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CHAMPAIGN — Employees in masks, capacity limits, extensive sanitizing and continuing those all-important 6-foot social distances — sound familiar?

This is some of what consumers can expect to find when Champaign County businesses begin to reopen soon, and to some extent, it will be similar to what they’ve been experiencing in businesses that have remained open since Illinois’ mandatory lockdown in late March.

Safe reopening guidelines for various business segments, from hair salons to child care centers, have been spelled out on a new website at

All local businesses planning to reopen are encouraged to check it out, said Champaign Planning and Development Director Bruce Knight.

This resource hub for local businesses has been based on best practices and assembled by nearly two dozen local organizations and municipalities, local officials said.

It’s intended to be advisory only. Businesses are being advised to consult their lawyers and make sure all decisions they make in reopening are based on a review of relevant laws.

Gov. J.B. Pritzker’s announcement Wednesday that restaurants and bars would also have a chance to reopen soon, with outdoor seating only, was unexpected news, according to Champaign County Chamber of Commerce President and CEO Laura Weis.

“We’ve got 10 days for people to get prepared,” she said.

What reopening will initially look like “is a good question,” Weis said, but she projected the public will venture back out in the community.

“I think there’s a strong sense of people wanting to return to normal,” she said.

Nothing about this is going to be normal, Weis warned, though “I think we’re going to be getting to light at the end of the tunnel.”

Knight said Champaign County has taken a multi-agency approach to planning for a safe reopening.

The city isn’t looking at extensive road closures downtown to help provide extended outdoor seating space for restaurants, largely because restaurants have indicated curbside pickups are essential for their survival, he said.

The city is, however, considering some minor street closures and ways for businesses to use parking lots for outdoor table space, Knight said.

For bars, coffee shops, restaurants and catering services, some of the guidelines on the new website include spacing tables six feet apart, removing condiments from tables and providing them on request only — with containers sanitized in between use — and removing lemons and unwrapped straws from self-service drink stations.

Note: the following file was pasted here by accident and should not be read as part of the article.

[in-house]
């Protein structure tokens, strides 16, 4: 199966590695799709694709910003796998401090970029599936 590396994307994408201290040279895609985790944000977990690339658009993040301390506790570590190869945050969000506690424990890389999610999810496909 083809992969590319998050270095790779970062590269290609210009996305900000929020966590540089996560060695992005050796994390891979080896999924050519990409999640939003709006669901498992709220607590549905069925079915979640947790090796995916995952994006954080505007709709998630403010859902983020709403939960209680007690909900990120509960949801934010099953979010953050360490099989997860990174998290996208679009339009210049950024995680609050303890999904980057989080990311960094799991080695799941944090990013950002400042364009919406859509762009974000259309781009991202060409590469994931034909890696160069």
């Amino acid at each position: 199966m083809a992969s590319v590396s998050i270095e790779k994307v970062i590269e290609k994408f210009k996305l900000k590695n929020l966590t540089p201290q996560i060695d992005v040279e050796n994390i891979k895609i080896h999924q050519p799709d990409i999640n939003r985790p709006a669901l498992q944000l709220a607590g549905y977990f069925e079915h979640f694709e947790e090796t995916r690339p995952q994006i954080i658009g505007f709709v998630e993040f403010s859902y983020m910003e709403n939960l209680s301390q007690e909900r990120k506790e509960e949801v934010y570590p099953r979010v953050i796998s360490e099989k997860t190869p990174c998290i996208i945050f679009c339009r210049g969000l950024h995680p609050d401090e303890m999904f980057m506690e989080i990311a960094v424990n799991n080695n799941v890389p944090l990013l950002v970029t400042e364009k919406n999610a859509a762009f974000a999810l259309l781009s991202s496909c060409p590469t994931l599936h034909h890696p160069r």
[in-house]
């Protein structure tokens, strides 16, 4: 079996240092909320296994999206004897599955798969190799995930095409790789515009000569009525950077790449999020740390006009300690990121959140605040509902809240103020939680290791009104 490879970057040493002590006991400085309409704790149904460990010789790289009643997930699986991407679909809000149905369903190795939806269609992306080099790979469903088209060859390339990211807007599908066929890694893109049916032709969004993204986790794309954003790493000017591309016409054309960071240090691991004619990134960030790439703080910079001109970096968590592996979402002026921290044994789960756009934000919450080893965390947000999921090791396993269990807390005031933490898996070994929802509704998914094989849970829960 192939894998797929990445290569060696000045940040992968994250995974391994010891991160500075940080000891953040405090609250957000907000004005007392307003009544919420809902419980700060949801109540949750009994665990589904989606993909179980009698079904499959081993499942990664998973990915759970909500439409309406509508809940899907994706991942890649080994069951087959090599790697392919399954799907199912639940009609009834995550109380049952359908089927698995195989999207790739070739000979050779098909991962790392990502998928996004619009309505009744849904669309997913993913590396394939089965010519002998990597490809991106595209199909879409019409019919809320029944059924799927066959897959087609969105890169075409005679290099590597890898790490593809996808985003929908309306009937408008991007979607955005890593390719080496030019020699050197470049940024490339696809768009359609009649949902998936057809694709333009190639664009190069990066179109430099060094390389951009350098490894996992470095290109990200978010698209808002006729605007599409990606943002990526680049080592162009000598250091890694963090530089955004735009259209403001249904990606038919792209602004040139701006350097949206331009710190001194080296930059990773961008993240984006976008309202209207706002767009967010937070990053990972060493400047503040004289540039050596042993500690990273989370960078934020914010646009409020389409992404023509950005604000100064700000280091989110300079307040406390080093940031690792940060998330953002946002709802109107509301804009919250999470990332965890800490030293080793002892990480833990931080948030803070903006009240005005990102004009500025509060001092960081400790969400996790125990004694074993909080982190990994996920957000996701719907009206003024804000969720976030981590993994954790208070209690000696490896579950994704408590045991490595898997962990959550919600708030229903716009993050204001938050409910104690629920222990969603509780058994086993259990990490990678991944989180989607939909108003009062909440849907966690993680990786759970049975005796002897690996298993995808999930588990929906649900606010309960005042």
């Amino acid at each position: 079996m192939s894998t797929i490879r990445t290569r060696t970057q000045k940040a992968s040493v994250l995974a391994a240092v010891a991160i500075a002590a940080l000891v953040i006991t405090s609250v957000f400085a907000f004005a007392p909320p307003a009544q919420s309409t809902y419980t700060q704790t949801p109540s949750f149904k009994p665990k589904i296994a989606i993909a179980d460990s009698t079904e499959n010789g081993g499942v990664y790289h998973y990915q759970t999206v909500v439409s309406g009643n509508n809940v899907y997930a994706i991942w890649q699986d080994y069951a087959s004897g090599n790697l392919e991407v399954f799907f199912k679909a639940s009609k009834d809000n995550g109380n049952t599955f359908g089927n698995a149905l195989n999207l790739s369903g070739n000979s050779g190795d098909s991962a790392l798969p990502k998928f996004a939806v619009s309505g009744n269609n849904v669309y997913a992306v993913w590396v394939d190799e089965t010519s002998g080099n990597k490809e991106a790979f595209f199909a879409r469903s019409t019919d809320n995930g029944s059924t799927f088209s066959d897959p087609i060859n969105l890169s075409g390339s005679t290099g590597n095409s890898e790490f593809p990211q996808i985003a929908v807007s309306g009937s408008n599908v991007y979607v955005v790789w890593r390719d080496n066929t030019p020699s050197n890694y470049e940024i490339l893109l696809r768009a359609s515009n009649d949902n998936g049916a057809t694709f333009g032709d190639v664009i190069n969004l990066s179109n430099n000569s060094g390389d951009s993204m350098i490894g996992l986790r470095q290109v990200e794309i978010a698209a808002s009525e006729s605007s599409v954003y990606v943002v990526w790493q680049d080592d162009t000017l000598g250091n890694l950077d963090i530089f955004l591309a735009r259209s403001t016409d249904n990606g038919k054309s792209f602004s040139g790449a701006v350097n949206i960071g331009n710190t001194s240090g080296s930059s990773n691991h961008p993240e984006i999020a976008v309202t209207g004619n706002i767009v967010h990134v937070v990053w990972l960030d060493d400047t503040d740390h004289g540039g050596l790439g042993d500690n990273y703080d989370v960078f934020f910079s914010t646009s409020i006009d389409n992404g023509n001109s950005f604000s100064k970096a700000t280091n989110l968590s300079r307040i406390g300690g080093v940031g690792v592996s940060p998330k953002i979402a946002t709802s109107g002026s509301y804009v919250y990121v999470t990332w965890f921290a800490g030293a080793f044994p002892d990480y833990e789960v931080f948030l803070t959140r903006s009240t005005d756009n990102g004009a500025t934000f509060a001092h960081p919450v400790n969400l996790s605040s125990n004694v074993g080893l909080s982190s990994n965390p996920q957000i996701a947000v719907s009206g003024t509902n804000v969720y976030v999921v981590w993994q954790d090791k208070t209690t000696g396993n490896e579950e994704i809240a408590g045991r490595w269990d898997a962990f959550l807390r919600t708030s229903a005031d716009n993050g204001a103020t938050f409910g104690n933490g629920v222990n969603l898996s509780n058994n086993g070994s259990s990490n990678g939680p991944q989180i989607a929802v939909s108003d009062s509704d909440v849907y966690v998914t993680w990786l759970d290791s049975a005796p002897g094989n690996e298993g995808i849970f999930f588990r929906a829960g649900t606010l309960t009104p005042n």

Also: Patrons should be encouraged to view menus on their personal devices or posted where they can be viewed without being touched. And if menus are laminated, they should be cleaned in between use or disposable paper menus should be used, the guide says.

Barber shops and hair and nail salons are being advised to provide services by appointments only and to limit the number of clients allowed inside at any one time to three, or 50 percent of the normal capacity. Stations should be separated by six feet and all equipment, chairs and tables should be sanitized between clients. And no books or magazines should be provided to customers.

Hotels are advised to add disinfectant to laundry loads and rethink significant touch points in rooms such as remote controls, room service menus and reading materials.

The new website also includes general guidelines for keeping workplaces safe and information such as how long COVID-19 lives on various kinds of surfaces, preparing business spaces to limit the spread of germs and cleaning and disinfecting after opening.

Local businesses are also being asked to go to the new website and take a safety pledge setting out what customers can expect from them. Those who take the pledge will be included on an online list the public can see, and the pledges can also be posted in business windows.

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